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Subject: Cancer Antigen-125 (CA-125), Serum
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CA-125 is a large glycoprotein (200–1,000 kDa) found on the surface of many ovarian cancer cells and in some normal tissues. It is a product of the MUC16 gene.
Normal range: 0–35 U/mL.
CA-125 is recommended, together with transvaginal ultrasound, for early detection of ovarian cancer in women with hereditary syndromes because early intervention may be beneficial in these women. It is also recommended as an adjunct in distinguishing benign from malignant suspicious pelvic masses, particularly in postmenopausal women.
It is not suggested for screening asymptomatic women.
Measurements may also be used to monitor response to chemotherapeutic response.
Fallopian tube tumors (100%), nonmucinous epithelial ovarian carcinoma (85%), cervical adenocarcinoma (83%), endometrial adenocarcinoma (50%), and squamous cell carcinomas of vulva or cervix (<15%)
Trophoblastic tumors (45%)
Non-Hodgkin lymphoma (40%) with pleuropericardial or peritoneal involvement
Cancers of the pancreas, liver, and lung
Conditions that affect the endometrium
Pleural effusion or inflammation (e.g., cancer, congestive heart failure)
Peritoneal effusion or inflammation (e.g., pelvic inflammatory disease) and especially in bacterial peritonitis in which the ascitic concentration is greater than the serum concentration
Some nonmalignant conditions
Cirrhosis, severe liver necrosis (66%)
Other diseases and disorders of the GI tract, liver, and pancreas
Healthy persons (1%)
African American and Asian women, for whom normal values are lower
Human antimurine or heterophile antibodies.
The CA-125 level is not increased in mucinous adenocarcinoma.
Different assays do not produce equivalent values and should not be used interchangeably.
Most of the commercially available assays quote the upper reference limit of 35 IU/mL; some studies have shown that the detection of disease can be significantly improved by lowering the cutoff value.
Normal concentration of CA-125 does not exclude tumor.
CA-125 is not useful for distinguishing benign from malignant pelvic masses, even at high concentrations.
Although CA-125 may be increased ≤12 months before clinical evidence of disease, it is not recommended for screening women for serous carcinoma of the ovary because it is not increased in 20% of cases at the time of diagnosis and in <10% of stage I and II cases (low sensitivity and specificity; high false-positive rate).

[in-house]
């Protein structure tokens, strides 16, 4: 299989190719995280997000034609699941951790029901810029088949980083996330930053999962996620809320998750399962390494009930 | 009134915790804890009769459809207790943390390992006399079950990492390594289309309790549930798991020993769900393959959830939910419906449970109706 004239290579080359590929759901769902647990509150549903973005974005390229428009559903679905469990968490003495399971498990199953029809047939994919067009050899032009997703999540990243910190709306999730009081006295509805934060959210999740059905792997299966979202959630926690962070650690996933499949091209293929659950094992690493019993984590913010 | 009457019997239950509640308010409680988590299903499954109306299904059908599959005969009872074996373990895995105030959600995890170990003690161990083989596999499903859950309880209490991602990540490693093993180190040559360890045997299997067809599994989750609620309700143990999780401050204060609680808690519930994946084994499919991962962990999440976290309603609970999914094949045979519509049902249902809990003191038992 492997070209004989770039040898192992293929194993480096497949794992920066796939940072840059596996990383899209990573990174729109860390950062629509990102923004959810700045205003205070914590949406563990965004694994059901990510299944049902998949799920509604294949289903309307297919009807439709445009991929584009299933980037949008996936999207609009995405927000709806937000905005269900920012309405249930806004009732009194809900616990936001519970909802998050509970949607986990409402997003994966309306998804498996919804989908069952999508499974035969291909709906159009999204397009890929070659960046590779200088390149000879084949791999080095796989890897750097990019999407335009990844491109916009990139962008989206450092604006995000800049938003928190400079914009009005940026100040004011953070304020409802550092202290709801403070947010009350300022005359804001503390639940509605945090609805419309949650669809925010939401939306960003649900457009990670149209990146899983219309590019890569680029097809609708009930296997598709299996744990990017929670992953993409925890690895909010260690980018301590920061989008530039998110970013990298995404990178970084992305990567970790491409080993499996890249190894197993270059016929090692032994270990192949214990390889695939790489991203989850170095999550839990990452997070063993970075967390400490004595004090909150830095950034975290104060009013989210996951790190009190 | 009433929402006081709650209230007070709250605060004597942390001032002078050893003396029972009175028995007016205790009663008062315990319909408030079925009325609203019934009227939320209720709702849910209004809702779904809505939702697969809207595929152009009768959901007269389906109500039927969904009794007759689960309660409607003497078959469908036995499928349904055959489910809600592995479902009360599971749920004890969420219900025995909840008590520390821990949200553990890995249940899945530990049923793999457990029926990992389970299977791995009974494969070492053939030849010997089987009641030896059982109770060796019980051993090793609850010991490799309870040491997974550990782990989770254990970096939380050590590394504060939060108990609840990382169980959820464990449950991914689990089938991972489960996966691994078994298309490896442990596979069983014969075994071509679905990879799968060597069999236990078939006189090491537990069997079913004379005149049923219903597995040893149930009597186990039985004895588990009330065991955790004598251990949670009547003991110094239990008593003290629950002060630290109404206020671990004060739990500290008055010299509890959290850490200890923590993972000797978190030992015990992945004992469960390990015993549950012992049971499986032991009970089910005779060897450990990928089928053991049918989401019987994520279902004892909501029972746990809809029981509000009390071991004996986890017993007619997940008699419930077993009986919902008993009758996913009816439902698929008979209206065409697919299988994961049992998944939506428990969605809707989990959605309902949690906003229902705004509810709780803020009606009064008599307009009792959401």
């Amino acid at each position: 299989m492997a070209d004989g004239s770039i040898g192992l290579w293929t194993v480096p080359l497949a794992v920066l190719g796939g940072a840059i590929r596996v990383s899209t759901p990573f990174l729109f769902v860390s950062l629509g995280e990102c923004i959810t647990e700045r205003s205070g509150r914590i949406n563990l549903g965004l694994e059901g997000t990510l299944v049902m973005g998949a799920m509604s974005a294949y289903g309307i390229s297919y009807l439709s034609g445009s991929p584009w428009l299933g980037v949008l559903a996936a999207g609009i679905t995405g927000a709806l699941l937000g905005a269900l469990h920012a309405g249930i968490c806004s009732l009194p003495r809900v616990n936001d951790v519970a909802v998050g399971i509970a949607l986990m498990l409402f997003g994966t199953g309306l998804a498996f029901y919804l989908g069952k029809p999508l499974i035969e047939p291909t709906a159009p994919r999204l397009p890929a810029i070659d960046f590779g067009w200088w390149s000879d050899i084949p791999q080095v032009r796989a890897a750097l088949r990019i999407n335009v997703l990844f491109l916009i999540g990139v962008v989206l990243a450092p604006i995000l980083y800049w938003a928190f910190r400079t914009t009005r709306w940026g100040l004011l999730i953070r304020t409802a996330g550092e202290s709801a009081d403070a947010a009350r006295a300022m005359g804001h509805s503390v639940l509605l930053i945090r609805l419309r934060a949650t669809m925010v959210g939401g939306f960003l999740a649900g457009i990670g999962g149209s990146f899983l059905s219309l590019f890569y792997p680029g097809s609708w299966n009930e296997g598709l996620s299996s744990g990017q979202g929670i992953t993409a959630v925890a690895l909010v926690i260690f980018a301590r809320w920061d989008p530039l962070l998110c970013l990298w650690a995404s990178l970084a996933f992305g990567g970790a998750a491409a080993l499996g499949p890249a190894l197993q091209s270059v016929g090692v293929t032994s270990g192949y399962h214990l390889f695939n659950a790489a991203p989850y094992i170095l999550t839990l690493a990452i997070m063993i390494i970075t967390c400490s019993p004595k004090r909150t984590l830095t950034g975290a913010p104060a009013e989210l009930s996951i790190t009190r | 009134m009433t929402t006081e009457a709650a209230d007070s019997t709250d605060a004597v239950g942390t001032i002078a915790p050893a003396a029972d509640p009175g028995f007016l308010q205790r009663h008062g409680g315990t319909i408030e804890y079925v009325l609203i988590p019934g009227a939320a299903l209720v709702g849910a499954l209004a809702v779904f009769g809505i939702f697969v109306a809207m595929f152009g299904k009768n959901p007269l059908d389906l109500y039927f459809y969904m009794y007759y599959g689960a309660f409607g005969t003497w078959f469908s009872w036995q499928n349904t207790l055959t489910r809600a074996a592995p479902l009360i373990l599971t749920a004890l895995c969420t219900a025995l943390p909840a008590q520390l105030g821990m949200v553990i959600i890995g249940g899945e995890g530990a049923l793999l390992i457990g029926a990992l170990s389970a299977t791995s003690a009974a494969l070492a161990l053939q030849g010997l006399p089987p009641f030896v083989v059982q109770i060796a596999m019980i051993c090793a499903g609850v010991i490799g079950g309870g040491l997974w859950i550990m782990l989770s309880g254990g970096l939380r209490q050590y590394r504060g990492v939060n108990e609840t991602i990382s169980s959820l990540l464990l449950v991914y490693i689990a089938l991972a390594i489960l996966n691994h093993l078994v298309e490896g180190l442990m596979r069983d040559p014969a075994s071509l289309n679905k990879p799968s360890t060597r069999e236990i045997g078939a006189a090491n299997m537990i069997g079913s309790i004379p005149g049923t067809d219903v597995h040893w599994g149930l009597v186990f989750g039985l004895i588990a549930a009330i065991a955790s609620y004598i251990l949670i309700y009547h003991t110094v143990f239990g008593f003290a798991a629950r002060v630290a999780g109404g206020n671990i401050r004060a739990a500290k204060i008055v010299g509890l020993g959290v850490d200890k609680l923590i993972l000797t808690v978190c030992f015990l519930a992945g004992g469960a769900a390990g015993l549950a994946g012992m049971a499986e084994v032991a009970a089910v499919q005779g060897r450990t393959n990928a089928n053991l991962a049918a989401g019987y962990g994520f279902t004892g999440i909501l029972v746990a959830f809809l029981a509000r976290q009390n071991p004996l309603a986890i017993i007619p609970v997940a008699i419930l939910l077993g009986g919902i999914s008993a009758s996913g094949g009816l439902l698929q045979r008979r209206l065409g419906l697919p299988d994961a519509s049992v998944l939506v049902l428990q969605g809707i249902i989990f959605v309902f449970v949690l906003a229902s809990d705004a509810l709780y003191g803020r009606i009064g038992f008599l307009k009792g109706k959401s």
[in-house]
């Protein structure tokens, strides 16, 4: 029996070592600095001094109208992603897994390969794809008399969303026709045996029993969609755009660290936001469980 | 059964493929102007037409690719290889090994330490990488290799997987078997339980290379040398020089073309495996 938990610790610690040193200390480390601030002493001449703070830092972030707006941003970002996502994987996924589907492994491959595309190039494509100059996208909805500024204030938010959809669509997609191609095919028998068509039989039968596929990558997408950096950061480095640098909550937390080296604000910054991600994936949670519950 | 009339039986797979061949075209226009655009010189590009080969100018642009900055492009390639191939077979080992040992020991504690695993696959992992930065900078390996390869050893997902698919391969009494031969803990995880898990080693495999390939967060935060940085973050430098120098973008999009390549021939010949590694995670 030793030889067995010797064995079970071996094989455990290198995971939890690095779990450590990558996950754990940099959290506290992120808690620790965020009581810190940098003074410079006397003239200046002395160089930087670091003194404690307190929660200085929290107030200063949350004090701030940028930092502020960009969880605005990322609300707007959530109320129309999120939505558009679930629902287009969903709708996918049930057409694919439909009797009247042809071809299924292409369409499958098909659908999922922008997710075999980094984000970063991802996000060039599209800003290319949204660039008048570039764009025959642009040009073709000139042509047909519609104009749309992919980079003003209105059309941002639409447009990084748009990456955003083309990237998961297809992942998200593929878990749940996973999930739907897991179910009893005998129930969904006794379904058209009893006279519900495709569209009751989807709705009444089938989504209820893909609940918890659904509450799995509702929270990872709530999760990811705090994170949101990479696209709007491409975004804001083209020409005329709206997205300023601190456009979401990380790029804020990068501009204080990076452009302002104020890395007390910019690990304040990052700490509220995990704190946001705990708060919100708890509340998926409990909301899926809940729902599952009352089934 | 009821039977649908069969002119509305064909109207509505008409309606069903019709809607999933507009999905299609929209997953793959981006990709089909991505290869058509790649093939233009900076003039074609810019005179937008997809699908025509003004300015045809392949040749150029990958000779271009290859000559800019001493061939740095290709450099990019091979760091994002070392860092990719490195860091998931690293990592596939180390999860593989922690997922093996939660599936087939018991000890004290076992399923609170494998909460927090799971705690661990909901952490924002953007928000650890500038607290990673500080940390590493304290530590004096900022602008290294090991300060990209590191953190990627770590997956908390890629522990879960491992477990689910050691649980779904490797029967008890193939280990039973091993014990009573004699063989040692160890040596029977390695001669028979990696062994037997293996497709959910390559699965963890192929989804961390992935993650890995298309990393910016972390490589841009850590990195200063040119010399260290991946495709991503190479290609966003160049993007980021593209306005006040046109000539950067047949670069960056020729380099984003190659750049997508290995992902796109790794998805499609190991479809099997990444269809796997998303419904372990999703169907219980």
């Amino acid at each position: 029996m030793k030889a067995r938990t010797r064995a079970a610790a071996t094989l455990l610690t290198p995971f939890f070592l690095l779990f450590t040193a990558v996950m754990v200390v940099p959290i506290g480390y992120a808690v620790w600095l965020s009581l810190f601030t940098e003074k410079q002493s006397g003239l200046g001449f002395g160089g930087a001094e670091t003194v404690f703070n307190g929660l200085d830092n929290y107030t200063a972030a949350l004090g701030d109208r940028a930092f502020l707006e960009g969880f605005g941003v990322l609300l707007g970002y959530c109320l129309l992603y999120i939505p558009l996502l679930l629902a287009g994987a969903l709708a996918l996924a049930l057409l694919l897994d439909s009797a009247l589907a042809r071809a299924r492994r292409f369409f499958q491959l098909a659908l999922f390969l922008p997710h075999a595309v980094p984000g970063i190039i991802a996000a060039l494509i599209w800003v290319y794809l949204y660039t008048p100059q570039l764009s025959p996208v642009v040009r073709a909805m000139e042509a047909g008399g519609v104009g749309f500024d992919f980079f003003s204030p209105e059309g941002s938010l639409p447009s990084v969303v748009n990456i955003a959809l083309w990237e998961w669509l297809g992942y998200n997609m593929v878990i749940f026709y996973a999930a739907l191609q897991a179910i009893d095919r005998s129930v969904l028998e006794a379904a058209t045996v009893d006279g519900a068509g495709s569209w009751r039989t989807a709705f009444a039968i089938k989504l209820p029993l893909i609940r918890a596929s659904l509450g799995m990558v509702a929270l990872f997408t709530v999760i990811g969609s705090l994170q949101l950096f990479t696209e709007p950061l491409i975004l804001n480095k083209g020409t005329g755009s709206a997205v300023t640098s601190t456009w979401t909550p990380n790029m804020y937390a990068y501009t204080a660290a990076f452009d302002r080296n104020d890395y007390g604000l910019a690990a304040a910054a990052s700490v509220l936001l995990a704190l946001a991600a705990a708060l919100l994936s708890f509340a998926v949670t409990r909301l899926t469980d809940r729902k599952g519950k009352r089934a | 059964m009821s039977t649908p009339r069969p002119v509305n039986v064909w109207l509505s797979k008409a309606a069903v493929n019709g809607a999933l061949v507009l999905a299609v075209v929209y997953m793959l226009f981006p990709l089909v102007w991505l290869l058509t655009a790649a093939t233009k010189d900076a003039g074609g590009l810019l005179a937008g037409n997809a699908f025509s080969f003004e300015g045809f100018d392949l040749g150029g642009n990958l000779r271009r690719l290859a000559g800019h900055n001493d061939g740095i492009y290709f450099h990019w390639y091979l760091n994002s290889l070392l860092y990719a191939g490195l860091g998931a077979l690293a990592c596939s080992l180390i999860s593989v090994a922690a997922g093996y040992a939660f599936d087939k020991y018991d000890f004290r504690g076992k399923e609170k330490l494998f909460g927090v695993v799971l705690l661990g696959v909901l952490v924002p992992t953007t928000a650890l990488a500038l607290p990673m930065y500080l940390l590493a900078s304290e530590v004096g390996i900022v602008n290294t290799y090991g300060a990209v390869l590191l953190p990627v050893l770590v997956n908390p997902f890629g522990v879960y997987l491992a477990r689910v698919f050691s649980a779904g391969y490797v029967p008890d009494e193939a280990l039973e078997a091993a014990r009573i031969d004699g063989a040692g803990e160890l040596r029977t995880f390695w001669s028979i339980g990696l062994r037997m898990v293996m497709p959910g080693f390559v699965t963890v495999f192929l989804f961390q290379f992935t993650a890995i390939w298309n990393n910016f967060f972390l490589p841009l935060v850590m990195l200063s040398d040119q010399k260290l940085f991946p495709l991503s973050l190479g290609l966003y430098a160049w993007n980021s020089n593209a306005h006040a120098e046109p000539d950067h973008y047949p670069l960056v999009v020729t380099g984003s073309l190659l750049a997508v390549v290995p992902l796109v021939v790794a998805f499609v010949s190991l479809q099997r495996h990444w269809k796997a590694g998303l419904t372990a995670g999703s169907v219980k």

There is little benefit to early detection of late-stage cancers.
Postoperative monitoring for persistent or recurrent disease; poorer prognosis if elevated 3–6 weeks after surgery.
Lower levels in patients with no residual tumor or <2 cm of residual tumor.
Concentration >35 U/mL detects residual cancer in 95% of patients, but a negative test does not exclude residual disease.
Rising level of CA-125 during chemotherapy is associated with tumor progression, and fall to normal is associated with response. It remains elevated in stable or progressive serous carcinoma of the ovary.
Rising concentrations may precede clinical recurrence by many months and may be indication for second-look operation, but lack of increased values does not indicate the absence of persistent or recurrent tumor.
Greater concentration is roughly related to poorer survival; >35 U/mL is highly predictive of tumor recurrence.
With values >65 U/mL, 90% of women have cancer involving the peritoneum.
Higher levels are also seen in serous cystadenocarcinoma.
Sequential determinations are more useful than a single test, because levels in benign disease do not show significant change but progressive rise occurs in malignant disease.
CA-125 is positive in 80% of cases of common epithelial tumors (50% of early-stage disease). It should be noted that 0.6% of normal women older than 50 years of age have increased levels of CA-125.
Prognosis may be better if
There is a 50% decline in concentration within 5 days after surgery.
A postoperative-to-preoperative concentration ratio of 0.1 generally occurs within 4 weeks.
People with a postoperative-to-preoperative concentration ratio of >0.1 to <0.5 may benefit from chemotherapy, but the recurrence rate is high.
Patients with a postoperative-to-preoperative concentration ratio of >0.8 should consider alternative therapy (e.g., radiation, different chemotherapy combinations).